“We’re trying to get a propane tank in the ground at the beginning with the builders,” says Tim Boulden, company president.

His sales force has been established for years, backed by consumer-awareness efforts such as direct mail, radio spots and newspaper advertising.

“We do a lot of good planning and preparation. We focus on the details of the business,” says Boulden, noting that “you can really market, sell and be proactive” when soliciting new business with these aspects in place.

Henry Sharpe is senior director of strategic account for Blue Rhino.
Henry Sharpe is senior director of strategic account for Blue Rhino.

Industry veteran Tom Jaenicke, owner of aTomiK Creative Solutions and also member of LP Gas Magazine’s Editorial Advisory Board, says a sales program aimed at new neighborhoods could be a better approach than the standard cold-calling methods.

A questionnaire sent to a portion of your existing clientele can assist in formulating your marketing materials. “It can be as simple as taking a customer survey of 200 people,” he notes.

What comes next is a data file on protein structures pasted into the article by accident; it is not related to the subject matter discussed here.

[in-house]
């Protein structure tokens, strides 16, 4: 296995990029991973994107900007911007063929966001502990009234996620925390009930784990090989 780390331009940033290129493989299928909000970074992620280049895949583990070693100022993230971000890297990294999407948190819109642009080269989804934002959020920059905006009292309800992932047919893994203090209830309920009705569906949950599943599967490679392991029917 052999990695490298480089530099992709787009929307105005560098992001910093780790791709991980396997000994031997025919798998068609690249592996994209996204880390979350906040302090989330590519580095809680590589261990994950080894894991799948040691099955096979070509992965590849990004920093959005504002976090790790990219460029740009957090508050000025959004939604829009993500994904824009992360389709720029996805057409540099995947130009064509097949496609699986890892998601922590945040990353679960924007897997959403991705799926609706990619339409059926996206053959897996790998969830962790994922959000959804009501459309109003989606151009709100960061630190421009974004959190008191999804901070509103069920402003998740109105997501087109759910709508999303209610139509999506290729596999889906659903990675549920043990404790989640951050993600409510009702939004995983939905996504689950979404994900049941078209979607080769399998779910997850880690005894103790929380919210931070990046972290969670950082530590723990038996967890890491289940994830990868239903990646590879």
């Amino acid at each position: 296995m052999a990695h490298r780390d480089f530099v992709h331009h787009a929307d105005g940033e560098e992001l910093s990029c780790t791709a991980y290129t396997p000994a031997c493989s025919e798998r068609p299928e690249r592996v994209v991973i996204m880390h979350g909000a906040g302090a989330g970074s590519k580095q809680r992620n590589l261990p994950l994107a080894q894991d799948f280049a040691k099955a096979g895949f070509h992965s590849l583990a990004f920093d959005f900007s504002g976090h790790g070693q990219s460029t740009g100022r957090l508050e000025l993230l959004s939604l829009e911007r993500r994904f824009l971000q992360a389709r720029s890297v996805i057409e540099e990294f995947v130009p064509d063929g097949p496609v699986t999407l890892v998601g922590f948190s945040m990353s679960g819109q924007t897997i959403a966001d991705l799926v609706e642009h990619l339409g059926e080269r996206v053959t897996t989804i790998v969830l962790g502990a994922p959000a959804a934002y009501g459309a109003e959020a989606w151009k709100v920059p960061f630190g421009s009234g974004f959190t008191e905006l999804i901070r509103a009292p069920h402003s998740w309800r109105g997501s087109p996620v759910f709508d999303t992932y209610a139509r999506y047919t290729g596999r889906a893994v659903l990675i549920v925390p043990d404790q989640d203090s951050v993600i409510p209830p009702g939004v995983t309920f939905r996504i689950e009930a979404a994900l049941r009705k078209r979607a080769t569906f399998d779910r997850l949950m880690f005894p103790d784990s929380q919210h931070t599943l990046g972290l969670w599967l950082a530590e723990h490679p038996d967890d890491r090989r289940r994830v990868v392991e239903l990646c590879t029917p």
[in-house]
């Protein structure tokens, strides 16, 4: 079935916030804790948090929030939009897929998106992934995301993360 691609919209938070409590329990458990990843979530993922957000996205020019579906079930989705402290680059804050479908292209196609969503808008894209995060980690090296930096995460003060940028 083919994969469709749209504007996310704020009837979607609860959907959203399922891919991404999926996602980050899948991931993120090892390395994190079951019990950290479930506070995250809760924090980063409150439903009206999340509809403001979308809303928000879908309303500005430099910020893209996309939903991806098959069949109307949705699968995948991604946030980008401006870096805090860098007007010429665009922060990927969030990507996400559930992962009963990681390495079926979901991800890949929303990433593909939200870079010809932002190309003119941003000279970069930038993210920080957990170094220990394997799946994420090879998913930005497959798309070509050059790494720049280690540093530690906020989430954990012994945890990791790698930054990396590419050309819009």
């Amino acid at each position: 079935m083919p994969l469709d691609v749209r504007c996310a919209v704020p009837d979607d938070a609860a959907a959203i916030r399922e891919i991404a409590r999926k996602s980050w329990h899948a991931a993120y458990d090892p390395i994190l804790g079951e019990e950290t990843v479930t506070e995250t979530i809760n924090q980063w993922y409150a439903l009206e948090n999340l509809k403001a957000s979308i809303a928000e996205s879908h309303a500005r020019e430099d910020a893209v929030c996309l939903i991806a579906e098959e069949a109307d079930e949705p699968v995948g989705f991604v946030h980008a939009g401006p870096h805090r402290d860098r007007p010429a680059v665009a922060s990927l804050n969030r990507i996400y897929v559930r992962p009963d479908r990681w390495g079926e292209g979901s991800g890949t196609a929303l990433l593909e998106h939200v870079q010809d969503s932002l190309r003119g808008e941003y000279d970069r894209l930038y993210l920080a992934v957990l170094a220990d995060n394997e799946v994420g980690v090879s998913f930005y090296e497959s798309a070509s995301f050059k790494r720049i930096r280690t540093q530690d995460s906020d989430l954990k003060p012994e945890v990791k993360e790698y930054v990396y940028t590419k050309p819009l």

Although Danny Alexander insists “I’m not a sales guy,” the manager of administration and accounting at Dixie Gas & Oil in Virginia has nonetheless garnered praise for his marketing acumen among others in the propane industry. The company’s 6,000 to 7,000 propane accounts are situated within a 200-mile radius served by a main office and two branch offices spaced about 50 miles apart.

In the past, he would informally attend to sales calls, but burgeoning opportunity has brought about an important shift in strategy.

“We’ve added true salespeople to our staff,” he notes, referring to efforts aimed at selling propane to new construction sites and existing residents willing to convert from fuel oil or electricity. “We’ve done a pretty good job of capitalizing on that.”

The company’s standing operating procedure is predicated on visiting potential propane customers.

“We try to build a relationship and give that personal touch,” says Alexander. “They know Dixie by our salespeople.”

Spreading the word

“Word of mouth is the best advertising,” says Mike George, general manager at George Propane, in Goshen, Mass. “If you have good word of mouth you don’t have to advertise as much.”

Having a fleet of attractive trucks and up-to-date equipment is another factor in the company’s favor.